One decision Saturday night showed why Derek Dooley is probably going to lose his job at the end of the season. But the game also showed that Vanderbilt is still on the rise
There was a moment in this game that all but objectively proved that, even after three years in Knoxville, Derek Dooley is not yet ready to be an SEC head coach. That was when, with his team leading 7-6 at Vanderbilt in an SEC rivalry game, Dooley completely lost his cool; he pulled Tyler Bray, one of the most prolific quarterbacks in the country.
On Justin Worley's first drive of the football game, he threw an interception that would lead to a Vanderbilt TD. Tennessee would manage a field goal before the end of the first half and bring Bray back to start the third quarter, but by that point the game already seemed like it was slipping away from Tennessee.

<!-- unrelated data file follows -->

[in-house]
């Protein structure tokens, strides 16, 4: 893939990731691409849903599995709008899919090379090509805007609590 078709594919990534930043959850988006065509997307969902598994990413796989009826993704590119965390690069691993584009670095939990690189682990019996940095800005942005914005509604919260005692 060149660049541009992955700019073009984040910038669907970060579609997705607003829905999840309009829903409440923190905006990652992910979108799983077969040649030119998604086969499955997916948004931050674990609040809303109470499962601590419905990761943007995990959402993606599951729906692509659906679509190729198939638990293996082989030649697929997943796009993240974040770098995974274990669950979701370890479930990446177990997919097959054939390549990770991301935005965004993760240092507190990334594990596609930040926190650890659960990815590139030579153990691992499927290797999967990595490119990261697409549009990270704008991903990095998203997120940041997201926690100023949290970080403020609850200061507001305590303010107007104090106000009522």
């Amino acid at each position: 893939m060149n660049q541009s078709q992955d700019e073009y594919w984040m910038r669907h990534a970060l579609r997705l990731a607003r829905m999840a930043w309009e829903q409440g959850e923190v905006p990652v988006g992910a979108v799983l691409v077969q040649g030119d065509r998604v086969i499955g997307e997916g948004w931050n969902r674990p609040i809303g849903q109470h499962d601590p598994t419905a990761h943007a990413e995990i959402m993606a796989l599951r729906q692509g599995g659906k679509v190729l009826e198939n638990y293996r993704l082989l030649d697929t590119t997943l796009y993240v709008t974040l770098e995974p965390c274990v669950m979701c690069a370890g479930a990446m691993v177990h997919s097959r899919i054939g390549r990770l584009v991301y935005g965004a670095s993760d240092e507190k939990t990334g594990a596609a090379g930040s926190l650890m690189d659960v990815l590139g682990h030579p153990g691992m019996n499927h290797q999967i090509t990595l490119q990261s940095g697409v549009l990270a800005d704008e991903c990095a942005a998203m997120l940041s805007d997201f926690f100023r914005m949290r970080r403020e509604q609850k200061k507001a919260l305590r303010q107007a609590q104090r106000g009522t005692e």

In the end, the third quarter would end up being the pivotal one, as Vanderbilt poured on 21 points to turn the game into a rout. The Commodores generated 442 yards of total offense, picked off the Vols' quarterbacks three times and made a move toward tipping the balance of power in their state for the first time in series history. Last year, Tennessee gutted out a win at home against an already rising Vanderbilt; this year, Vanderbilt had risen far enough (and Tennessee had fallen far enough) that it wasn't even close.
Zac Stacy churned out 85 yards and a touchdown on 17 carries in his final home game as a Commodore, tacking on two catches for 86 receiving yards. Jordan Rodgers had another one of his relatively average games (13-of-26, 245 yards, two touchdowns and an interception) -- but this team long ago showed they don't need Rodgers to do that much to win.
But for Tennessee, the only thing this game will really do is increase the pressure on the administration to publicly fire Dooley now rather than later. Dooley's decisions have brought Tennessee to its lowest point in decades, and now a bowl game is out of the question; the only thing to do is admit what the poorly-timed quarterback switch made painfully obvious.